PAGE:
In London, a consortium of the world's best chefs is serving a lavish meal, and it's made entirely of food waste. The event, spearheaded by luminary Dan Barber, is the latest incarnation of wastED, a dining series launched in 2015 at the chef's New York City restaurants Blue Hill. Running through April 2 from the rooftop dining space atop the storied Selfridge's department store, wastED features an evolving menu of cuisine made from the scrap produce and spare animal parts gathered by farmers and markets. Barber's high-end transformation of edible refuse shines a light on the burgeoning problem of global food waste. The U.N. Food and Agriculture Organization estimates that one-third of food produced across the planet goes uneaten, amounting to nearly $990 billion in losses.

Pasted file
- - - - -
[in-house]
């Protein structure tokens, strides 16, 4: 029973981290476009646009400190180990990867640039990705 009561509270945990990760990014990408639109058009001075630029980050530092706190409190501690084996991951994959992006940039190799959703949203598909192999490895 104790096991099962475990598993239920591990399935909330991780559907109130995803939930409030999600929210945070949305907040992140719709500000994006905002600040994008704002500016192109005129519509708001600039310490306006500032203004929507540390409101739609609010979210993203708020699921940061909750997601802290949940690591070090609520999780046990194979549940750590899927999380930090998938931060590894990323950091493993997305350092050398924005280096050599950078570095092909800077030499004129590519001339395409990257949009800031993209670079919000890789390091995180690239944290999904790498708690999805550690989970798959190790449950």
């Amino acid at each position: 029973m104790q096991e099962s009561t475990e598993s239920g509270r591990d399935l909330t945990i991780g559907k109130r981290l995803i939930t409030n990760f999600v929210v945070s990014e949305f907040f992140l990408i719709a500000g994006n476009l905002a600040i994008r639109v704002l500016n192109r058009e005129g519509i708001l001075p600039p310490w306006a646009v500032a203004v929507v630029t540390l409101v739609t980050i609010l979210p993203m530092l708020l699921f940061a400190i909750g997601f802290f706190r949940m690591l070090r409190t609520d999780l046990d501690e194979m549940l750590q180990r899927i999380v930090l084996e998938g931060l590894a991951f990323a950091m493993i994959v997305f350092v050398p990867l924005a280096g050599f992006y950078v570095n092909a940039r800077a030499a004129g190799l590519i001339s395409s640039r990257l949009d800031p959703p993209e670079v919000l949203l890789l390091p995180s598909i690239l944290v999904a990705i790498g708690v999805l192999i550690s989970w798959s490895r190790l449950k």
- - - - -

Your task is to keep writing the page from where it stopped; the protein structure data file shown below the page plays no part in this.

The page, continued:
This year's event uses its host city as culinary inspiration, offering playful interpretations of British classics like bubble and squeak and fish and chips prepared by the continent's most progressive chefs. "It's all very exciting," Barber told Bloomberg. "To put together a menu in a different city is to be forced to learn about its history and its agricultural realities. And the food scene in London is very vibrant." Iain Griffiths of Mr. Lyan offers his spin on sustainable cocktails while Henrietta Lovell of Rare Tea Company partners with pastry chefs to compose a nontraditional tea service. "What I like about London is the openness to these ideas. The culture around food waste is fantastic—way ahead of America's."